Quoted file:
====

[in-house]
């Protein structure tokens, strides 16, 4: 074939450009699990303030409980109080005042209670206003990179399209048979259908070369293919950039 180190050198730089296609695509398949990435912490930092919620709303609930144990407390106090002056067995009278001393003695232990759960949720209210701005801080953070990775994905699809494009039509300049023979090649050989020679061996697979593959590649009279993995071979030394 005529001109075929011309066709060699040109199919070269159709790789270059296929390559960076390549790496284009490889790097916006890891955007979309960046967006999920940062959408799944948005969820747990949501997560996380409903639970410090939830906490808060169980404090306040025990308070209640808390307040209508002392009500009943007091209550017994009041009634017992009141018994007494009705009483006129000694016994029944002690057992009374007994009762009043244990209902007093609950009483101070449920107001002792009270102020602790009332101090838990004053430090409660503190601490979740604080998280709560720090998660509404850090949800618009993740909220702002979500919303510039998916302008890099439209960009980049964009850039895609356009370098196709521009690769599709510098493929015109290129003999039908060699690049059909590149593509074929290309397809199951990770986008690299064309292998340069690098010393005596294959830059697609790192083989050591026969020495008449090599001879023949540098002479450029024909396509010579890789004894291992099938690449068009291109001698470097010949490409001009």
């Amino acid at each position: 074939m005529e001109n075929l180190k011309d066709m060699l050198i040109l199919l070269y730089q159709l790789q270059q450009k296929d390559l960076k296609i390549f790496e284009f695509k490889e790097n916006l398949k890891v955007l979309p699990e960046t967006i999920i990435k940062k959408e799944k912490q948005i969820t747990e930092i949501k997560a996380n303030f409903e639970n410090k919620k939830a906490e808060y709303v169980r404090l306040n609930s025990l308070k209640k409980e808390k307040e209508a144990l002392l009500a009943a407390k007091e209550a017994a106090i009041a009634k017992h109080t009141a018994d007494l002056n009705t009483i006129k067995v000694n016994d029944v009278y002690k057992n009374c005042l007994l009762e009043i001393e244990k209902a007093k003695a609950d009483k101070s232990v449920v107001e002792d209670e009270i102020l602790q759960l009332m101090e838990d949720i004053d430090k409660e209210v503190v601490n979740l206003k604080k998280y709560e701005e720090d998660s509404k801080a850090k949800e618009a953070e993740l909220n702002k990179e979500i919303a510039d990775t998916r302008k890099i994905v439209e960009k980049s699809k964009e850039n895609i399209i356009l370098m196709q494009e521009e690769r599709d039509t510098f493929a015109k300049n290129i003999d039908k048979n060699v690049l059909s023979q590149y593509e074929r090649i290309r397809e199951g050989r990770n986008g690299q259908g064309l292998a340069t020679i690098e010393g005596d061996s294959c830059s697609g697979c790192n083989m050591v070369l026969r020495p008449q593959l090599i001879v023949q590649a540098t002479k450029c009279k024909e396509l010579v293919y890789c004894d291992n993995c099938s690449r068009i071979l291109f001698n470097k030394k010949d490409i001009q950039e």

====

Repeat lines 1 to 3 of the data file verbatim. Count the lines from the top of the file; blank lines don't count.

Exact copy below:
[in-house]
């Protein structure tokens, strides 16, 4: 074939450009699990303030409980109080005042209670206003990179399209048979259908070369293919950039 180190050198730089296609695509398949990435912490930092919620709303609930144990407390106090002056067995009278001393003695232990759960949720209210701005801080953070990775994905699809494009039509300049023979090649050989020679061996697979593959590649009279993995071979030394 005529001109075929011309066709060699040109199919070269159709790789270059296929390559960076390549790496284009490889790097916006890891955007979309960046967006999920940062959408799944948005969820747990949501997560996380409903639970410090939830906490808060169980404090306040025990308070209640808390307040209508002392009500009943007091209550017994009041009634017992009141018994007494009705009483006129000694016994029944002690057992009374007994009762009043244990209902007093609950009483101070449920107001002792009270102020602790009332101090838990004053430090409660503190601490979740604080998280709560720090998660509404850090949800618009993740909220702002979500919303510039998916302008890099439209960009980049964009850039895609356009370098196709521009690769599709510098493929015109290129003999039908060699690049059909590149593509074929290309397809199951990770986008690299064309292998340069690098010393005596294959830059697609790192083989050591026969020495008449090599001879023949540098002479450029024909396509010579890789004894291992099938690449068009291109001698470097010949490409001009």
């Amino acid at each position: 074939m005529e001109n075929l180190k011309d066709m060699l050198i040109l199919l070269y730089q159709l790789q270059q450009k296929d390559l960076k296609i390549f790496e284009f695509k490889e790097n916006l398949k890891v955007l979309p699990e960046t967006i999920i990435k940062k959408e799944k912490q948005i969820t747990e930092i949501k997560a996380n303030f409903e639970n410090k919620k939830a906490e808060y709303v169980r404090l306040n609930s025990l308070k209640k409980e808390k307040e209508a144990l002392l009500a009943a407390k007091e209550a017994a106090i009041a009634k017992h109080t009141a018994d007494l002056n009705t009483i006129k067995v000694n016994d029944v009278y002690k057992n009374c005042l007994l009762e009043i001393e244990k209902a007093k003695a609950d009483k101070s232990v449920v107001e002792d209670e009270i102020l602790q759960l009332m101090e838990d949720i004053d430090k409660e209210v503190v601490n979740l206003k604080k998280y709560e701005e720090d998660s509404k801080a850090k949800e618009a953070e993740l909220n702002k990179e979500i919303a510039d990775t998916r302008k890099i994905v439209e960009k980049s699809k964009e850039n895609i399209i356009l370098m196709q494009e521009e690769r599709d039509t510098f493929a015109k300049n290129i003999d039908k048979n060699v690049l059909s023979q590149y593509e074929r090649i290309r397809e199951g050989r990770n986008g690299q259908g064309l292998a340069t020679i690098e010393g005596d061996s294959c830059s697609g697979c790192n083989m050591v070369l026969r020495p008449q593959l090599i001879v023949q590649a540098t002479k450029c009279k024909e396509l010579v293919y890789c004894d291992n993995c099938s690449r068009i071979l291109f001698n470097k030394k010949d490409i001009q950039e």